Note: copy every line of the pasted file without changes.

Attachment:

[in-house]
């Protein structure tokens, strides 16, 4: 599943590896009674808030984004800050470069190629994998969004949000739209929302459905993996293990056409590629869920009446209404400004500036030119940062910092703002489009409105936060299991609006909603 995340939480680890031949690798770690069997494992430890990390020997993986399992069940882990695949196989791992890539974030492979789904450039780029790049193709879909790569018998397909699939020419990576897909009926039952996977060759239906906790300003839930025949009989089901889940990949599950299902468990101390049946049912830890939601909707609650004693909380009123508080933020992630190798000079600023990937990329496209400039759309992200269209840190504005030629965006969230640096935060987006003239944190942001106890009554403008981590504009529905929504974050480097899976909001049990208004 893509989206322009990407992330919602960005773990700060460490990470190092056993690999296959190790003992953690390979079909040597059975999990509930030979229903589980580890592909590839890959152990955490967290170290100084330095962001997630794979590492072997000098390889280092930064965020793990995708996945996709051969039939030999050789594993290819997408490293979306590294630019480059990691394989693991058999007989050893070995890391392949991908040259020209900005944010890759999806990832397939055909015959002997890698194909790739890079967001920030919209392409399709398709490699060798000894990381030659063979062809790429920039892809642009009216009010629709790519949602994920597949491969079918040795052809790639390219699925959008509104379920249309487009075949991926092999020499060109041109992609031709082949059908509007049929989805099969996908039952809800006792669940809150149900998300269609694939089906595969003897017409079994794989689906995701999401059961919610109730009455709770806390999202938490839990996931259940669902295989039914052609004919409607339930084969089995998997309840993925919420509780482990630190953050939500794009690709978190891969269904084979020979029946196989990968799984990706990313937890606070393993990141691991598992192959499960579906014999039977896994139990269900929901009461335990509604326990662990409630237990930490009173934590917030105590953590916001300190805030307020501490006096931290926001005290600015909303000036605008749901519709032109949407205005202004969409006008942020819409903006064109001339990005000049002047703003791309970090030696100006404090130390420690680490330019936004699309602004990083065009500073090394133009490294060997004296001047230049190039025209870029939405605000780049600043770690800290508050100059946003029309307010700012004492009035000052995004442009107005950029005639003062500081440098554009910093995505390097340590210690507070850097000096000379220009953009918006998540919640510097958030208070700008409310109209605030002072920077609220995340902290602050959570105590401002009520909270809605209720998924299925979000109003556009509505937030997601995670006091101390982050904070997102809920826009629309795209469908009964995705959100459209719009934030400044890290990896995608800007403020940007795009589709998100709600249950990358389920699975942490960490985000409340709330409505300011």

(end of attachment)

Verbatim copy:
[in-house]
């Protein structure tokens, strides 16, 4: 599943590896009674808030984004800050470069190629994998969004949000739209929302459905993996293990056409590629869920009446209404400004500036030119940062910092703002489009409105936060299991609006909603 995340939480680890031949690798770690069997494992430890990390020997993986399992069940882990695949196989791992890539974030492979789904450039780029790049193709879909790569018998397909699939020419990576897909009926039952996977060759239906906790300003839930025949009989089901889940990949599950299902468990101390049946049912830890939601909707609650004693909380009123508080933020992630190798000079600023990937990329496209400039759309992200269209840190504005030629965006969230640096935060987006003239944190942001106890009554403008981590504009529905929504974050480097899976909001049990208004 893509989206322009990407992330919602960005773990700060460490990470190092056993690999296959190790003992953690390979079909040597059975999990509930030979229903589980580890592909590839890959152990955490967290170290100084330095962001997630794979590492072997000098390889280092930064965020793990995708996945996709051969039939030999050789594993290819997408490293979306590294630019480059990691394989693991058999007989050893070995890391392949991908040259020209900005944010890759999806990832397939055909015959002997890698194909790739890079967001920030919209392409399709398709490699060798000894990381030659063979062809790429920039892809642009009216009010629709790519949602994920597949491969079918040795052809790639390219699925959008509104379920249309487009075949991926092999020499060109041109992609031709082949059908509007049929989805099969996908039952809800006792669940809150149900998300269609694939089906595969003897017409079994794989689906995701999401059961919610109730009455709770806390999202938490839990996931259940669902295989039914052609004919409607339930084969089995998997309840993925919420509780482990630190953050939500794009690709978190891969269904084979020979029946196989990968799984990706990313937890606070393993990141691991598992192959499960579906014999039977896994139990269900929901009461335990509604326990662990409630237990930490009173934590917030105590953590916001300190805030307020501490006096931290926001005290600015909303000036605008749901519709032109949407205005202004969409006008942020819409903006064109001339990005000049002047703003791309970090030696100006404090130390420690680490330019936004699309602004990083065009500073090394133009490294060997004296001047230049190039025209870029939405605000780049600043770690800290508050100059946003029309307010700012004492009035000052995004442009107005950029005639003062500081440098554009910093995505390097340590210690507070850097000096000379220009953009918006998540919640510097958030208070700008409310109209605030002072920077609220995340902290602050959570105590401002009520909270809605209720998924299925979000109003556009509505937030997601995670006091101390982050904070997102809920826009629309795209469908009964995705959100459209719009934030400044890290990896995608800007403020940007795009589709998100709600249950990358389920699975942490960490985000409340709330409505300011």